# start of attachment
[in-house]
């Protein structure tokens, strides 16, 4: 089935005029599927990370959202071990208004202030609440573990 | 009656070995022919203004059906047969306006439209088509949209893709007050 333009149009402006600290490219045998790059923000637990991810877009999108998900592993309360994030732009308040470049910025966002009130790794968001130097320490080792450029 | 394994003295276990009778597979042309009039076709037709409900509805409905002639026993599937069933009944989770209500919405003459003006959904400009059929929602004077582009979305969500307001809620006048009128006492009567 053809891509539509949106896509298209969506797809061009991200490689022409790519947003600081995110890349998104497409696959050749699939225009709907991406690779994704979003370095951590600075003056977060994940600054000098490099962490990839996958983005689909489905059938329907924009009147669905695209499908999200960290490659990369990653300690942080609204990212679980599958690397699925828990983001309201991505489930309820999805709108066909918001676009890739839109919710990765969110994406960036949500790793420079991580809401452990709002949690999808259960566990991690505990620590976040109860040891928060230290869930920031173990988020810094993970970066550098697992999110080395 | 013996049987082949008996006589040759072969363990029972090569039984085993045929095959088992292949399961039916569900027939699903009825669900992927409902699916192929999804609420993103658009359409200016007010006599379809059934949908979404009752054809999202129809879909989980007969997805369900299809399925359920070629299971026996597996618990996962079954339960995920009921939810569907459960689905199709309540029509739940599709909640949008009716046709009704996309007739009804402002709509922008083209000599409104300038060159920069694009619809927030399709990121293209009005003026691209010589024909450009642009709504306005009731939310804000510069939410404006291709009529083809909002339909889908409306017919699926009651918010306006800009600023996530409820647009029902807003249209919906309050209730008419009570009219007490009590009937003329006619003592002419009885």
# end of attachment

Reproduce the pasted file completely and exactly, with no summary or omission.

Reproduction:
[in-house]
């Protein structure tokens, strides 16, 4: 089935005029599927990370959202071990208004202030609440573990 | 009656070995022919203004059906047969306006439209088509949209893709007050 333009149009402006600290490219045998790059923000637990991810877009999108998900592993309360994030732009308040470049910025966002009130790794968001130097320490080792450029 | 394994003295276990009778597979042309009039076709037709409900509805409905002639026993599937069933009944989770209500919405003459003006959904400009059929929602004077582009979305969500307001809620006048009128006492009567 053809891509539509949106896509298209969506797809061009991200490689022409790519947003600081995110890349998104497409696959050749699939225009709907991406690779994704979003370095951590600075003056977060994940600054000098490099962490990839996958983005689909489905059938329907924009009147669905695209499908999200960290490659990369990653300690942080609204990212679980599958690397699925828990983001309201991505489930309820999805709108066909918001676009890739839109919710990765969110994406960036949500790793420079991580809401452990709002949690999808259960566990991690505990620590976040109860040891928060230290869930920031173990988020810094993970970066550098697992999110080395 | 013996049987082949008996006589040759072969363990029972090569039984085993045929095959088992292949399961039916569900027939699903009825669900992927409902699916192929999804609420993103658009359409200016007010006599379809059934949908979404009752054809999202129809879909989980007969997805369900299809399925359920070629299971026996597996618990996962079954339960995920009921939810569907459960689905199709309540029509739940599709909640949008009716046709009704996309007739009804402002709509922008083209000599409104300038060159920069694009619809927030399709990121293209009005003026691209010589024909450009642009709504306005009731939310804000510069939410404006291709009529083809909002339909889908409306017919699926009651918010306006800009600023996530409820647009029902807003249209919906309050209730008419009570009219007490009590009937003329006619003592002419009885």